Relapse, NRM, and survival

There was no statistically significant difference in 2-year RI (CBT-27.5% vs. MMUD-23.2%, p = 0.24), but 2-year NRM was significantly higher in CBT compared to MMUD (CBT-29.7% vs. MMUD-16.3%, p = 0.001). In the univariate analysis, 2-year LFS (CBT-42.8% vs. MMUD-60.5%, p = 0.001), OS (CBT-46.8% vs. MMUD-62.8%, p = 0.001), and GRFS (CBT-33.9% vs. MMUD-46.8%, p = 0.001) were significantly lower in the recipients of CBT compared to MMUD allo-HCT, respectively (Additional file 1: Table S3).In the multivariate analysis (Table 2), there was no significant statistical difference in RI (HR = 1.35, 95% CI 1.0–1.83, p = 0.05) between CBT versus MMUD. CBT was associated with higher risk of NRM (HR = 2.09, 95% CI 1.46–2.99, p < 0.0001) compared to MMUD after adjusting for other patient- and transplant-related factors. The CBT was associated with poorer LFS (HR = 1.68, 95% CI 1.34–2.12 p < 0.0001), OS (HR = 1.70, 95% CI 1.33–2.17, p < 0.0001), and GRFS (HR = 1.49, 95% CI 1.21–1.83 p = 0.0002) compared to MMUD. The use of a reduced-intensity conditioning (RIC) regimen was associated with higher RI (HR = 1.27, 95% CI 0.97–1.64, p = 0.08), lower NRM (HR = 0.60, 95% CI 0.46–0.80, p < 0.001), and better OS (HR = 0.79, 95% CI 0.65–0.97, p = 0.02) compared to a MAC regimen. Other factors associated with poor OS were older age and CR2 or advanced disease status before transplantation as shown in Table 2. MMUD was associated with better survival when the Cox model was adjusted for TCD and year of transplant (data not shown). In the separate Cox analysis (Additional file 1: Table S5), relapse risk was lower with double CBT compared to single CBT but not significantly different from MMUD. Other HCT outcomes were better with 9/10 MMUD with less NRM and improved LFS, OS, and GRFS compared to single/double CBT.

Matched-pair analysis

Next, we performed a matched-pair analysis of patients with complete cytogenetic information (Additional file 1: Table S4). A total of 177 pairs (CBT: MMUD = 1:1) were selected according to the criteria described in the methods section. CBT was associated with higher 2-year RI (31.5% vs. 17.9%, p = 0.002) and NRM (29.5% vs. 16.7%, p = 0.005), resulting in lower LFS (38.9% vs. 65.4%, p < 0.001), OS (46% vs. 66.2%, p < 0.001), and GRFS (31% vs. 53.5%, p < 0.001) compared to MMUD (Figs. 1, 2). The incidence of acute and chronic GVHD was comparable between the two cohorts.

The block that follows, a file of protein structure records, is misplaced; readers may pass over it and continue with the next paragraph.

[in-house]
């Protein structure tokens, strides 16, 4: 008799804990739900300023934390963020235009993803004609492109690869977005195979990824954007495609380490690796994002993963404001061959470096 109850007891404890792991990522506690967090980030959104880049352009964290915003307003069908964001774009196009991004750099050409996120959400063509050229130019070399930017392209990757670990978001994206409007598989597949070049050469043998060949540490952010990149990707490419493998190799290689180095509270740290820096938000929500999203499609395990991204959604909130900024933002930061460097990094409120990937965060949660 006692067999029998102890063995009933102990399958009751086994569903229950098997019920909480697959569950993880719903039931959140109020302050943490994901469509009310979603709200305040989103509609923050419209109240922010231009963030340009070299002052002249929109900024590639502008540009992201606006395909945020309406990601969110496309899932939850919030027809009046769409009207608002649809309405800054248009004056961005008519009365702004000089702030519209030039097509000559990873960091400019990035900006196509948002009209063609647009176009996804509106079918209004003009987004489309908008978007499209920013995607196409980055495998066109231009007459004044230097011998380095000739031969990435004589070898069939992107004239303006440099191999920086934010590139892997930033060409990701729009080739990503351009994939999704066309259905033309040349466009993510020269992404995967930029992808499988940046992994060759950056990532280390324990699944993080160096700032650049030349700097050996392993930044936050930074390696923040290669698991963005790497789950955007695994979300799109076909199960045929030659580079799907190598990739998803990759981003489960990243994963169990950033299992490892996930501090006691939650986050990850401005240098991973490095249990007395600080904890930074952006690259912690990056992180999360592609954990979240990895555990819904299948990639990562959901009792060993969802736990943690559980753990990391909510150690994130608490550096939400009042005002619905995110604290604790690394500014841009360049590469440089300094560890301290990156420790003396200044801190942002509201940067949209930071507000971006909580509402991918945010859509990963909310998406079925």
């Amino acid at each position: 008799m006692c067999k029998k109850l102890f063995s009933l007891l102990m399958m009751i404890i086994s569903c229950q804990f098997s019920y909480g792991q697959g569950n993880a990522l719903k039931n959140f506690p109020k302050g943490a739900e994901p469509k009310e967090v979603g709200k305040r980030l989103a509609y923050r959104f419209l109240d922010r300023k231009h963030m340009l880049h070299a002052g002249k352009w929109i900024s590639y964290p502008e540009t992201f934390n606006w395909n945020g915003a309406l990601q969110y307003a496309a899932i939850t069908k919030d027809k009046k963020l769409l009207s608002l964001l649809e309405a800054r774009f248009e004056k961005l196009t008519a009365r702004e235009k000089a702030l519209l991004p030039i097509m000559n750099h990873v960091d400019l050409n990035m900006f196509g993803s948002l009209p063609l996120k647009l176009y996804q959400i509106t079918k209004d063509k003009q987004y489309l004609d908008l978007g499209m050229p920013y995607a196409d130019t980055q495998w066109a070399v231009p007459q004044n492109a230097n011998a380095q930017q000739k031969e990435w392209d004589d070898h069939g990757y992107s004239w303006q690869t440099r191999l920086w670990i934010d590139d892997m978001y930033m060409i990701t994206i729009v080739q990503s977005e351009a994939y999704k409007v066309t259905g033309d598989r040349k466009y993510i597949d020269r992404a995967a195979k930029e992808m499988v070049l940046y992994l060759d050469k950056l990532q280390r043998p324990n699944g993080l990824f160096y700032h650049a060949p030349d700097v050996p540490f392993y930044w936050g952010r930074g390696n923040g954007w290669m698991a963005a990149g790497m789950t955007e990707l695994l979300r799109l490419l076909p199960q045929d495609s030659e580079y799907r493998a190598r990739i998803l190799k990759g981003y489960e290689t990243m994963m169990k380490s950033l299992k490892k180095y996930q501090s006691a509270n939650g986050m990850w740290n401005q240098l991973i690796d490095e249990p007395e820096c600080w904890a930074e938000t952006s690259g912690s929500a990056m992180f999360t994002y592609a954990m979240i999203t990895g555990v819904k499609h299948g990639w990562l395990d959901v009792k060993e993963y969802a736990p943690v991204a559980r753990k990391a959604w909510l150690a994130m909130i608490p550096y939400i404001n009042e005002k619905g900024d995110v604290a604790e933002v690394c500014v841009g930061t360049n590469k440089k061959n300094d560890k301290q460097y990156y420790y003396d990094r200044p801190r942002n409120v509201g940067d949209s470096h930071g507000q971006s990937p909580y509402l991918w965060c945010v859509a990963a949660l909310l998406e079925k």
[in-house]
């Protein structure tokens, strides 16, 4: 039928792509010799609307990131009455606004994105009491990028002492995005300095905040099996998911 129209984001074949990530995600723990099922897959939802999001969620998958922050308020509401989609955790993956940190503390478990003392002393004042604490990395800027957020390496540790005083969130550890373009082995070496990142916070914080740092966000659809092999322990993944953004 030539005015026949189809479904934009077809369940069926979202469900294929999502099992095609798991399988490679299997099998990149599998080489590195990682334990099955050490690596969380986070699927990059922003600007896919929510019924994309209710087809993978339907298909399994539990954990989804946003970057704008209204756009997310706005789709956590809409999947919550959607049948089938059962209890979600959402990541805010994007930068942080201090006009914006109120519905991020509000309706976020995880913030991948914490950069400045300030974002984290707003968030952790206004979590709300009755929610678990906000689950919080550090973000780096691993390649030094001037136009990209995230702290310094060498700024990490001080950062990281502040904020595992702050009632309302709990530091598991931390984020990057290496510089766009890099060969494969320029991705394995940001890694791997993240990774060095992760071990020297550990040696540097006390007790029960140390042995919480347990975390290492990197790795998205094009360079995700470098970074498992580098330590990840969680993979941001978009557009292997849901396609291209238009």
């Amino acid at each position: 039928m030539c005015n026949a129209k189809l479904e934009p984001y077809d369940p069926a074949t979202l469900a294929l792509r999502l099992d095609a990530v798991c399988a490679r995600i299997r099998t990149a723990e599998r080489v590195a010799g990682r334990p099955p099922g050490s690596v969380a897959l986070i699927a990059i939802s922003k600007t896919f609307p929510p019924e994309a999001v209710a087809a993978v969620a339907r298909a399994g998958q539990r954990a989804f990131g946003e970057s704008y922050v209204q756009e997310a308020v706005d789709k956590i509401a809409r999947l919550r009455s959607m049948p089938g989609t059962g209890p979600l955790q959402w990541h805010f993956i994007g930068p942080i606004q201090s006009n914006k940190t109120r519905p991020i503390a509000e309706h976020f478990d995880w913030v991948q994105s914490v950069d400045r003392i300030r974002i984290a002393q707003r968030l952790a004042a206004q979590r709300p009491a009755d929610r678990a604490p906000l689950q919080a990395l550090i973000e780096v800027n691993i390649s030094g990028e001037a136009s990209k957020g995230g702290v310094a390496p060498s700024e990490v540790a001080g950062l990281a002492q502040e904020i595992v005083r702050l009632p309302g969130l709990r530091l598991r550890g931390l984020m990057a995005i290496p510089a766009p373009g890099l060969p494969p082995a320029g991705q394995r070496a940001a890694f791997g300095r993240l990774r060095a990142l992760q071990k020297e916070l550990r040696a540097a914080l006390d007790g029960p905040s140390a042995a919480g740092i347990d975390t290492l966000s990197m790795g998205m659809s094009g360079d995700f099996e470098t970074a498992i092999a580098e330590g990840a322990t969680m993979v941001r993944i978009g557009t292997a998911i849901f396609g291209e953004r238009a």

Fig. 1
figure1

Transplant outcomes between CBT versus 9/10 MMUD with PTCy (matched pairs). NRM non-relapse mortality, RI relapse incidence, LFS leukemia-free survival, OS overall survival

Fig. 2
figure2

Graft-versus-host disease (GVHD) and GVHD-free, relapse-free survival (GRFS)

Toxicity

A total of 441 (49%) patients in the CBT and 84 (30%) patients in the MMUD cohort died during the study period (Table 3). Disease relapse was the most common cause of death in both cohorts (36% of deaths). More patients in the CBT cohort died from infection compared to MMUD (30.9% vs. 24.1%). GVHD-related deaths were comparable (16.2% vs. 14.5%). There were five (1.2%) deaths due to lymphoproliferative disease and three (0.7%) deaths due to graft failure in the CBT cohort and none in the MMUD cohort due to these complications.

Table 3 Major cause of death

Discussion

Alternative donor transplantation is a life-saving procedure for those patients with AML who lack a fully HLA-matched donor. Our study showed that allo-HCT using a single-allele (HLA-9/10) MMMD with PTCy resulted in better LFS, OS, and GRFS compared to CBT. The improvement in survival from the use of MMUD was likely due to lower NRM compared to CBT in our study cohorts. CBT was associated with a higher incidence of graft failure- and infection-related deaths.